Ruskin, Turner and the Pre-Raphaelites is the exhibition which relaunched Tate Britain at Millbank, now that the daubs, dead animals and building materials have been shipped down river to Bankside. The centenary of Britain's most influential critic is marked by over 250 examples of both his own accomplished work, and that of the painters he championed. Turner (arguably the Shakespeare of the brush) justifiably predominates, with support from Millais, Rossetti, Hunt, Whistler and Burne-Jones. Tate Britain until 29th May.
Box Project presents the responses by over 2000 artists, curators, writers and collectors to an invitation from the Museum Of Installations to fill a customised A5 cardboard container with something interesting. Offerings range from the dull to the bizarre, but the accumulative effect is impressive, and Glenn Onwin, Maurieke Van Diemen, Richard Wentworth and Magdalena Jetlova provide genuinely interesting mini installations. Turnpike Gallery, Leigh, 01942 404558 until 23rd May.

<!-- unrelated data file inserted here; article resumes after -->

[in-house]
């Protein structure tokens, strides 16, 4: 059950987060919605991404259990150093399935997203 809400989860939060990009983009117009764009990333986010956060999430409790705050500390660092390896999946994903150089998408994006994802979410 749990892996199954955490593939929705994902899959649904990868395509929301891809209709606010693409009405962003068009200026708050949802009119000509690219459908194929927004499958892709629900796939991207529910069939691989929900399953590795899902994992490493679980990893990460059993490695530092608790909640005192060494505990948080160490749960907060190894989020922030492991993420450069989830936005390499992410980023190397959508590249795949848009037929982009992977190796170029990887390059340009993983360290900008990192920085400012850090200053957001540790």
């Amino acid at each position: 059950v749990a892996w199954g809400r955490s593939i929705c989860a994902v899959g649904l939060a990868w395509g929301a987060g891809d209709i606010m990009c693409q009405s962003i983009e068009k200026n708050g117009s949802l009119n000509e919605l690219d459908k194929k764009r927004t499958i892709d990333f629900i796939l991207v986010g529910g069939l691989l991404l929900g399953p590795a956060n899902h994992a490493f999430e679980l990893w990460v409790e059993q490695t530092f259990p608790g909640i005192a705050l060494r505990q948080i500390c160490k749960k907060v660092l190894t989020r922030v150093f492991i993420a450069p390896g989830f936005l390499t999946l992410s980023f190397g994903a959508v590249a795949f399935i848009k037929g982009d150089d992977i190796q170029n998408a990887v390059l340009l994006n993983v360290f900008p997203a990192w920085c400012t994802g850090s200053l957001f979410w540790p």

Princes of Victorian Bohemia is a series of strikingly original photographic images created in the 1860s by the painter David Wilkie Wynfield. They are mostly portraits of his Pre-Raphaelite contemporaries, and his subjects include Millais, Holman Hunt and Manet. Wynfield used a narrow depth-of-field, dramatic close-ups, and historical costume to model his sitters in the image of the courtiers and noblemen painted by the Old Masters. He was one of the first photographers to use "soft-focus" as a means to create artistic photography, and his works inspired the rather better known Julia Margaret Cameron. National Portrait Gallery until 14th May.